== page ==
Here’s an argument from Jiyuan Yu:
“for Confucius, being virtuous must involve an intellectual aspect, which he calls yi (義) a term which is etymologically related to yi (宜, ‘what is fitting’ or ‘what is appropriate’) and which I choose to translate as ‘appropriateness.’ Appropriateness is even said to be the most important factor for being an excellent person. In addition to Analects 4.10 […] Confucius also says: ‘for the excellent man it is appropriateness (yi) that is supreme.’ (17.23).”
(Ethics of Confucius and Aristotle, p. 140)
I’ve got to call Yu out on this one. There is absolutely no way one can justifiably read 17.23 as showing that yi is “the most important factor for being an excellent person” (I assume he means junzi). Why is this? Well, let’s look at the key bit of 17.23 being considered here:
君 子 義 以 為 上 ， 君 子 有 勇 而 無 義 為 亂 ， 小 人 有 勇 而 無 義 為 盜 。
(trans: The junzi should take yi as of greatest importance. The junzi who is brave but lacks yi will be disorderly. The petty person (xiao ren) who is brave by lacks yi will be a thief.)
I am unsure how anyone can use this to show that yi is a necessary condition for being a junzi. Not only does Confucius say that there can be a junzi without yi, “the junzi who is brave but lacks yi…”, but he compares such a person with a petty person who lacks yi, and finds that each type of person has different qualities–the junzi without yi will be disordered, the xiao ren without yi will be a thief. So it simply cannot be the case that being in line with yi is necessary or sufficient for being a junzi. If it’s necessary, then one cannot be a junzi without it, which 17.33 denies (as clearly as the bright noon sky). If it’s sufficient, then one with yi should qualify as a junzi, which seems inconsistent with 17.33 (the xiao ren who is brave but lacks yi is a thief, but one who is brave and has yi is not a xiao ren at all??)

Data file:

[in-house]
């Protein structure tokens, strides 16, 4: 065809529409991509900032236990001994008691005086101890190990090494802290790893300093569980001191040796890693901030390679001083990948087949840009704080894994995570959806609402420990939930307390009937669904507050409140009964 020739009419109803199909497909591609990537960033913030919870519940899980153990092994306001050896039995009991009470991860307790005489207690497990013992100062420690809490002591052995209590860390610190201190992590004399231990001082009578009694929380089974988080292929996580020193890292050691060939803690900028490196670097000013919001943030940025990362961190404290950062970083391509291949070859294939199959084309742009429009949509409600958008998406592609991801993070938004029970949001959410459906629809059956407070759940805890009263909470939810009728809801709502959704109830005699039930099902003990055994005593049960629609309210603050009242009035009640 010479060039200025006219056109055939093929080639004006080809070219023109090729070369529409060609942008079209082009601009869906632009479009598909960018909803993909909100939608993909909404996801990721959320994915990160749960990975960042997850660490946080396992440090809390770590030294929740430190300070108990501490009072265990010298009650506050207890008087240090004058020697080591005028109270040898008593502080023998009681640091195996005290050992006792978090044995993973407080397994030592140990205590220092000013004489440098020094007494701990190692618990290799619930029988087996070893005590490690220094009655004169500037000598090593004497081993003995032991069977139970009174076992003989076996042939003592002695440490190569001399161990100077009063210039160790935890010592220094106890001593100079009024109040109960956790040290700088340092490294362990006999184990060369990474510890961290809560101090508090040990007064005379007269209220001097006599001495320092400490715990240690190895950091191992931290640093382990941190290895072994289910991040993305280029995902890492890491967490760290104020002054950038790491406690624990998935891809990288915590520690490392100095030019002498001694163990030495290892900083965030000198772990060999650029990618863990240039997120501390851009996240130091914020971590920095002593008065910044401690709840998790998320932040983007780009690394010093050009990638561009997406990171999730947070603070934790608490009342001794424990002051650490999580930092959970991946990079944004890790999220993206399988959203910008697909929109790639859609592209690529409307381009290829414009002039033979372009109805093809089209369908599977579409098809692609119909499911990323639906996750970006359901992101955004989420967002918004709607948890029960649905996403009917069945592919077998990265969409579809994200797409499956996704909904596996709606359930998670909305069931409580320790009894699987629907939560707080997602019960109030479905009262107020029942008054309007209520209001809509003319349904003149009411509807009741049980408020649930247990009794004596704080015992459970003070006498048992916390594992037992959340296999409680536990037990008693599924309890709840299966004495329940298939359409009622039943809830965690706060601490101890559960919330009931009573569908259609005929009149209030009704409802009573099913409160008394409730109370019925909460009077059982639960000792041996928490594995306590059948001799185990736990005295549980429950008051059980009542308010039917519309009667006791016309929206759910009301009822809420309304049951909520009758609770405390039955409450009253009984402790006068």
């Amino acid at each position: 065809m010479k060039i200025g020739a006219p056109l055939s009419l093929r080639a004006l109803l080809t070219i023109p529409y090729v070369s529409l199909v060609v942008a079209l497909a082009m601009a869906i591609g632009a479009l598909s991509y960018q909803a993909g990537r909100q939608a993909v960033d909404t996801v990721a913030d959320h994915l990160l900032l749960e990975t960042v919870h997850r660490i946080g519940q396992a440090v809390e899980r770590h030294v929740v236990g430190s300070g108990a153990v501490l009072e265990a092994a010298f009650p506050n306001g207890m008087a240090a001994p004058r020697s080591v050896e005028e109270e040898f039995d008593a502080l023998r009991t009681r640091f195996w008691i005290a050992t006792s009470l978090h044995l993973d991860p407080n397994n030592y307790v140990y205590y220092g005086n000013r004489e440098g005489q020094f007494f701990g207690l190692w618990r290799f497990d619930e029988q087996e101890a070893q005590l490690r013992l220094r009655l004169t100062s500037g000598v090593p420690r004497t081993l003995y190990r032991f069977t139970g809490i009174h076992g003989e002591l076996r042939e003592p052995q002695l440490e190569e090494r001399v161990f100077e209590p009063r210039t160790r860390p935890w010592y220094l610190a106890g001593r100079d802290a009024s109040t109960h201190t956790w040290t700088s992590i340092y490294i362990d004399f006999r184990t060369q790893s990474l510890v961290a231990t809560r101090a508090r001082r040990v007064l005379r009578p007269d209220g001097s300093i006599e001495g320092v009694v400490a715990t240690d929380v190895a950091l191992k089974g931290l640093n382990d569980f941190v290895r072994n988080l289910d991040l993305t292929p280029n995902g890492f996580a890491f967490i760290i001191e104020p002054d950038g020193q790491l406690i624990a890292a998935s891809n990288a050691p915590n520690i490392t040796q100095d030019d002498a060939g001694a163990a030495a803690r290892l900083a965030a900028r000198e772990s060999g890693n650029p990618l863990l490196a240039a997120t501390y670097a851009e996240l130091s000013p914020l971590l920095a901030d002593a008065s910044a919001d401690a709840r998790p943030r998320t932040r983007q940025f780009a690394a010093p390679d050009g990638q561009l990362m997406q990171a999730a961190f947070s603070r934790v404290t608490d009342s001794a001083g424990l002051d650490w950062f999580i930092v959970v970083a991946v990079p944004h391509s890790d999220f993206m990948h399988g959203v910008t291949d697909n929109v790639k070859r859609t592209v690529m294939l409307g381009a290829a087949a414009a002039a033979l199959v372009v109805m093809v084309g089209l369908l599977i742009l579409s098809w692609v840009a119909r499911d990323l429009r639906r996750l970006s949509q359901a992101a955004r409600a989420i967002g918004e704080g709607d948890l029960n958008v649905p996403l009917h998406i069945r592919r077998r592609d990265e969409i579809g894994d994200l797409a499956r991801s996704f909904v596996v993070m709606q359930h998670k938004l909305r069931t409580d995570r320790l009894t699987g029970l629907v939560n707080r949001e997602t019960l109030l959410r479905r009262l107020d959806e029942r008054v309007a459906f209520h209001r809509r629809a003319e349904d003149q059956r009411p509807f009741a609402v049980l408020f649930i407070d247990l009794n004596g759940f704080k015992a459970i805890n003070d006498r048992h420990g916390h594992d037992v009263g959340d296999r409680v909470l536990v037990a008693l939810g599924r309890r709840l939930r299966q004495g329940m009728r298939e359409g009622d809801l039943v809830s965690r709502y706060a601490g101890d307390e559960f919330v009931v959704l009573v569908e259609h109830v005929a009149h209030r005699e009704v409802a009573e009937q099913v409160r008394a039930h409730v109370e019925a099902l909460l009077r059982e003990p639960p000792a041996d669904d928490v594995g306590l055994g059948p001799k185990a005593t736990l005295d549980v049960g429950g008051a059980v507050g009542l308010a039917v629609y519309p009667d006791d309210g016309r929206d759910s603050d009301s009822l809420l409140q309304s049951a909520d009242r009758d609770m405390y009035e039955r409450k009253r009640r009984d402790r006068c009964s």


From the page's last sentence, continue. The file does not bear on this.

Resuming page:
Yu seems to be reading Confucius in this way in order to make him closer to Aristotle than he actually is. The above quote from Yu comes from a chapter in which Yu is arguing that Aristotle’s phronesis (practical wisdom) is similar to Confucius’ yi, in that they are both intellectual aspects of cultivation of virtue the possession of which are necessary for one to be virtuous. This is true for Aristotle’s phronesis, but it makes a joke out of 17.33–it seems to me that the only reason one would ever consider reading 17.33 the way Yu seems is because they have Aristotle glasses on. And even then, one has to deny that Confucius meant what he said in order to make it support the Aristotelian reading.